Thanks so much for the reply. I did not realize that Homer was on such a tightrope that you mention. That makes a lot of sense. Families probably wanted to be written into the story.

Your perspective on Helen is helpful also. I can appreciate that Helen's power is in her beauty and ability to confer good genetic material to the next generation. It probably also lies in her ability to get the men of power to desire her. Craftiness. Specifically I think she is trying to curry favor on her bed with Hector because Paris doesn't strike me as a man who would be there when the chips are down.

I spoke to a number of people in the last week about Achilles and all but you and an old erudite black guy on the subway who spoke to me because he saw me reading the book, see Achilles as a cry baby who is simply shirking his responsibilities. There really seems to be something wired into people that they should serve their masters and civilization at the expense of personal honor and above what you as an individual think is right. The guy on the subway said something along the lines that most people just can't comprehend an honor base society so they just see the Iliad through their current cultural paradigm...or something like that.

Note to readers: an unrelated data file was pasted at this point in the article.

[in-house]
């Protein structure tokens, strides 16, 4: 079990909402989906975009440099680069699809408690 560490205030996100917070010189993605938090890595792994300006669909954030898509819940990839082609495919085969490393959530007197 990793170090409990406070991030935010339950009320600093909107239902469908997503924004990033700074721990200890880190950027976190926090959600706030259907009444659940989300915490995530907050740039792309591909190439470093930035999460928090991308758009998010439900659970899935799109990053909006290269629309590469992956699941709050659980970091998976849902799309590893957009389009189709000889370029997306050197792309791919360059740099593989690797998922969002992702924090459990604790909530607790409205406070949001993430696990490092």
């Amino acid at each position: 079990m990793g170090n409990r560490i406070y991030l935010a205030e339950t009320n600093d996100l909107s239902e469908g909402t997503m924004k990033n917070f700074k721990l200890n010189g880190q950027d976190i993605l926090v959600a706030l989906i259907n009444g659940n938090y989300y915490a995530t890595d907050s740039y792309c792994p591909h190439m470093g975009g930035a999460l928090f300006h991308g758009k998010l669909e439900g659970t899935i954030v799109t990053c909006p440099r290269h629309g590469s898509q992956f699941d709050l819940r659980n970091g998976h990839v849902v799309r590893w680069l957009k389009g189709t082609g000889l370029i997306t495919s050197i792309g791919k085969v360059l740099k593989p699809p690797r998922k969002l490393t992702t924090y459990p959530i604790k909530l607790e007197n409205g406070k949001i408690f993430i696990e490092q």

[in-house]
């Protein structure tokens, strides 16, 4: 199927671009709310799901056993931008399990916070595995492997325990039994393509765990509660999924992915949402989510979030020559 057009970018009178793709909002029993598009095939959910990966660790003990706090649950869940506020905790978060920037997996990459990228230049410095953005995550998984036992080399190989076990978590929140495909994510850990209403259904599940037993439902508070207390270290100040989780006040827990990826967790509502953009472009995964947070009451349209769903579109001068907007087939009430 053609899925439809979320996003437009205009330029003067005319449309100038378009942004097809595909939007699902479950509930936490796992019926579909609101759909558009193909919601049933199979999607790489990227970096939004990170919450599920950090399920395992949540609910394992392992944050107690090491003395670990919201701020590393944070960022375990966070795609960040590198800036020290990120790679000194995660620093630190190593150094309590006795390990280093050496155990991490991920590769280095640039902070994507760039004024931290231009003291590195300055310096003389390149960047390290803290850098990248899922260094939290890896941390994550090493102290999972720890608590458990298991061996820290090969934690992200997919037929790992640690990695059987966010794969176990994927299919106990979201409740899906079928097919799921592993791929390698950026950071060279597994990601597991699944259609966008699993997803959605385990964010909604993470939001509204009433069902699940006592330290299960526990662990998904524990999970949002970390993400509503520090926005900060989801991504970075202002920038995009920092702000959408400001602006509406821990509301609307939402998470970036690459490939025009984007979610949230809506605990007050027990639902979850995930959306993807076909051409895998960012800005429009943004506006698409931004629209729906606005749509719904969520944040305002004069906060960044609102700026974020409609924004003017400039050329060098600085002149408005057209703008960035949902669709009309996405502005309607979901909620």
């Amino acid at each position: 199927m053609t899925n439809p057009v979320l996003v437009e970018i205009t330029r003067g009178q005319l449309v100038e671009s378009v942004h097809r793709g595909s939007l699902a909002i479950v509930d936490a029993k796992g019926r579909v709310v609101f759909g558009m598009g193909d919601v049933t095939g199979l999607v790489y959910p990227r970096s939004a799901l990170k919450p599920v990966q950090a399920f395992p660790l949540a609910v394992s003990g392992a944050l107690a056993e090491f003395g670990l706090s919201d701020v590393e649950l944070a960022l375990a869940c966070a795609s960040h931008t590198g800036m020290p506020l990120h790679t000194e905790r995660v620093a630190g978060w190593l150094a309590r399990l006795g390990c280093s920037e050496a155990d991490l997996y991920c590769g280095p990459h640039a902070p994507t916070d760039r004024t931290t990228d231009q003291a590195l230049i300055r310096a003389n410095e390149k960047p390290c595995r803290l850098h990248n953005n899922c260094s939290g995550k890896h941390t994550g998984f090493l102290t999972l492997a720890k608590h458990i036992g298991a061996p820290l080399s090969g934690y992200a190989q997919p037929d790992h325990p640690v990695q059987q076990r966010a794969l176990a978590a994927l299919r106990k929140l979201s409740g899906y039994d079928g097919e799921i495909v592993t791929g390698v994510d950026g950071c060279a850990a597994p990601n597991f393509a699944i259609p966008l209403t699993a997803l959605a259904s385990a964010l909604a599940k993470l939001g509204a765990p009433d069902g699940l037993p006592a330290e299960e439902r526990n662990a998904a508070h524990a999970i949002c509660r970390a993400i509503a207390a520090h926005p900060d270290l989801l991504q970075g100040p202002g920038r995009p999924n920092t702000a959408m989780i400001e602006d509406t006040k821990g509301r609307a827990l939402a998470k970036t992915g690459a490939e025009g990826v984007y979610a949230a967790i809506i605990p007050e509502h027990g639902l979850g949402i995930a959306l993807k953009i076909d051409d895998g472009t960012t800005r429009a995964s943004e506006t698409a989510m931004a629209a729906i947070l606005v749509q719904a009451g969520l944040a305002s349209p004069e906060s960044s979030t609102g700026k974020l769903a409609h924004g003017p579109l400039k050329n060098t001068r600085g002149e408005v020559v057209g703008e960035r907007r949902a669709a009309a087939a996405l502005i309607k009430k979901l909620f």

Thanks again James, your big ol' swole and concussed brain runs like a top which makes up for dummies like me.
responds:April 6, 2019 4:42 PM UTC

Paris was credited with killing Achilles according to the tradition, much of which did not make it into the Iliad, that Paris shot Achilles at the gates of Troy in the heel where his mother had held him by the heel as she dipped the boy in a magic potion to make him invulnerable.

There is much to be made of that metaphor, also that Apollo was the god of archers and disease.